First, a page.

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What a Year for Latin America!

From an escaped kingpin to the resignation of a popular president, 16 moments to remember from 2015.
This Year in Latin America

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From El Chapo to Petrobras, sixteen moments that defined Latin America in 2015

U.S. and Cuba reopen embassies

On July 20, Cuba reopened its embassy in Washington, D.C., in a concrete sign of how the former Cold War foes have made significant strides toward restoring bilateral relations and rebuilding trust. A month later, the U.S. reopened its embassy in Havana. (Photo: Saimi Keinänen/Flickr)

Pope Francis visits Ecuador, Bolivia and Paraguay

In early July, Pope Francis visited a notorious Bolivian prison, spent time in an impoverished Paraguayan slum and addressed environmental degradation in Ecuador during a week-long tour. It was his second visit to South America, following a trip to Brazil in 2013. (Photo: Jeffrey Bruno/Aleteia/Flickr)

Brazil's Rousseff faces impeachment



On December 2, Brazil's Congress opened impeachment proceedings against President Dilma Rousseff on accusations of violating fiscal laws and manipulating government finances, raising the nation's political and economic crisis to new heights. While the president initially appeared to have enough political support to block the action, analysts were watching the streets for signs of public unrest that could force the situation to a head. (Photo: Geraldo Magela/Agência Senado/Flickr)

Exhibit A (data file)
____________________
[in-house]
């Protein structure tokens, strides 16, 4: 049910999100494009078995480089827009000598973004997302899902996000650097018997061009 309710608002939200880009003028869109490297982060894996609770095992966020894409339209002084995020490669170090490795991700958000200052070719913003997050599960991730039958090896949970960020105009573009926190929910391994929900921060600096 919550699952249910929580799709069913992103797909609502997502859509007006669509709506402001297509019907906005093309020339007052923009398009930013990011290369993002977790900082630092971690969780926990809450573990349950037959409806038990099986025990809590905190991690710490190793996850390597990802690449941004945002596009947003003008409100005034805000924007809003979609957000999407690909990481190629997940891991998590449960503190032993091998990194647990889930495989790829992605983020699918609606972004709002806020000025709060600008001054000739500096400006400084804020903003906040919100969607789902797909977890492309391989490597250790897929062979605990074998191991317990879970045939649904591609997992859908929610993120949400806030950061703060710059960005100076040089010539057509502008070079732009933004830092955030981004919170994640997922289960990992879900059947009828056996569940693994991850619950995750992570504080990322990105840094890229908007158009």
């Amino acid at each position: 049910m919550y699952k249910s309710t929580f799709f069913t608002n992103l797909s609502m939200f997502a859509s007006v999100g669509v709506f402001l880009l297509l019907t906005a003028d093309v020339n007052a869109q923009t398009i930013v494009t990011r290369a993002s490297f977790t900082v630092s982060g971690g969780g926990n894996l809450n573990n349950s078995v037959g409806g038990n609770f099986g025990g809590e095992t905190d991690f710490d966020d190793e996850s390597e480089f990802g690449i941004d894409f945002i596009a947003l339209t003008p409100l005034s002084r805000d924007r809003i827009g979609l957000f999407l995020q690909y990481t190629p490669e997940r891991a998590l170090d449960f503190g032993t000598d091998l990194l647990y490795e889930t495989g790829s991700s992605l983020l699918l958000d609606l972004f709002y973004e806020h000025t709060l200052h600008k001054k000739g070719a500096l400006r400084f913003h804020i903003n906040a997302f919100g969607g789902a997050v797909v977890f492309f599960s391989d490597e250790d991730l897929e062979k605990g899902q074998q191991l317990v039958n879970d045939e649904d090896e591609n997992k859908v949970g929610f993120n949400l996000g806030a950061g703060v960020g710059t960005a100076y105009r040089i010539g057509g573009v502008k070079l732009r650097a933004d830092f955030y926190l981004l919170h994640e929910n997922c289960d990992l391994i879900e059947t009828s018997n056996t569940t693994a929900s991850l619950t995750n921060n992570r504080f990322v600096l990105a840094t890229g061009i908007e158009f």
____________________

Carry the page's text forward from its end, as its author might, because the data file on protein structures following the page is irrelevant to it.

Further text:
Argentine special prosecutor found dead

On January 18, Argentine prosecutor Alberto Nisman was found shot dead in his apartment, a day before he was expected to testify before Congress that President Cristina Fernández de Kirchner had conspired with other officials to cover up Iran's alleged involvement in a 1994 attack on a Jewish center. The still-unresolved death fueled public distrust in an election year that would see the president's party ousted from power. (Photo: jmalievi/Flickr)

Venezuela rejects Chavismo

In parliamentary elections held December 6, Venezuela's political opposition seized control of the National Assembly from the socialist-inspired government of President Nicolás Maduro, the successor to Hugo Chávez. The rare victory raised hopes for the freeing of jailed political activists. (Photo: Luis Robayo/Flickr)

Mexico opens its oil industry

For the first time in 77 years, Mexico welcomed international oil companies in a series of auctions in July, September and December for offshore and onshore oil and gas production contracts. Private Mexican firms also took advantage of President Enrique Peña Nieto's historic energy reform package aimed at bolstering investment and spurring growth. (Photo: Selbe Lynn/Flickr)

Haiti's election mired in fraud claims

On October 25, Haiti held an election for a new parliament and president. While the vote initially appeared to go smoothly, it was soon marred by reports of ballot tampering and illegal voting. One of the two presidential candidates who advanced to a December 27 run-off called the results a "farce" and refused to campaign, raising the risk that the hand-picked successor to President Michel Martelly could be elected under contested circumstances. (Photo: David G Silvers/Cancillería del Ecuador/Flickr)

Colombia nears peace with the FARC

A year after peace talks between the Colombian government and FARC rebels appeared at risk of collapse, negotiations to end Latin America's longest war neared a final peace deal. The two sides in September agreed to establish special courts to try former combatants, and in December reached a deal on reparations for war victims. (Photo: Ministerio TIC Colombia/Flickr)

Guatemala ousts president in corruption crackdown